How To Care For Quince Trees {A Simple Guide}

In this article, I’ll be looking at how you care for quince trees. This ancient fruiting tree is enjoying something of a comeback, and as more people taste this delicious, easy-to-grow fruit, they want to produce it for themselves. If you’d like to add something a little bit different to your orchard, quince could be the perfect candidate. Let’s find out more.

How Do I Care For My Quince Tree?

How Do I Care For My Quince Tree

Like all fruit trees, quince also needs a certain amount of care and attention to keep them strong, healthy, and bearing lots of delicious, highly fragrant fruits.

Propagating Quince Trees

If you want to grow quince trees, there are a few different options available to you. Quinces are relatively easy to grow from hardwood cuttings, seeds, layering, or grafting. We have an article that will tell you all about how to grow a quince tree.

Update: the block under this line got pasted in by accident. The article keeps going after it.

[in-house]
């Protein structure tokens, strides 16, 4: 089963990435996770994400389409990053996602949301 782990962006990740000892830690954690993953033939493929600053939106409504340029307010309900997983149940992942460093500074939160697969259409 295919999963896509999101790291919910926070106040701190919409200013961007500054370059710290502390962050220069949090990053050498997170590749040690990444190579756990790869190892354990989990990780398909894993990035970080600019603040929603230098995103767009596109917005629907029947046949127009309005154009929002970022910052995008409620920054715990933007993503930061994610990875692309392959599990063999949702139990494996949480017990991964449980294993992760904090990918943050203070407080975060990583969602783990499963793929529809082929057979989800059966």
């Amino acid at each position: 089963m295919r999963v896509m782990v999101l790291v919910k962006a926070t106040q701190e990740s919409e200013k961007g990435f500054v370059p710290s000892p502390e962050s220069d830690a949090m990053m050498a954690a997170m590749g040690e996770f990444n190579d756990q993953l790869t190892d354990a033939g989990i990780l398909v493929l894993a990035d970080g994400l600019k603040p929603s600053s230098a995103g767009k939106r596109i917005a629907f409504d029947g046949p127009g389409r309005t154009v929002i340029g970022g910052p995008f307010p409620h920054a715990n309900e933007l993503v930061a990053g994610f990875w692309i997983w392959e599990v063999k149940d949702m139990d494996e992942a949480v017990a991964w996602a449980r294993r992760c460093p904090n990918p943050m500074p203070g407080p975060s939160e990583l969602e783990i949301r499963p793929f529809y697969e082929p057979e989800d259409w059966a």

Choosing The Right Location

One of the biggest enemies of the quince tree is wind because of its naturally sprawling growth habit and branches that sag when laden with fruit.

To prevent wind damage, the first thing to consider is location. When planting your quince trees, try to pick a sheltered spot where they are given some protection from wind. 

First, you’ll need to figure out which direction the prevailing wind comes from and use objects in the environment to block its blast. This could be a building, other mature trees, or a hillside, for example.

Establishing Your Orchard

Another consideration when deciding where you’re going to plant your trees is the land itself. Are other trees growing there or did they grow there previously?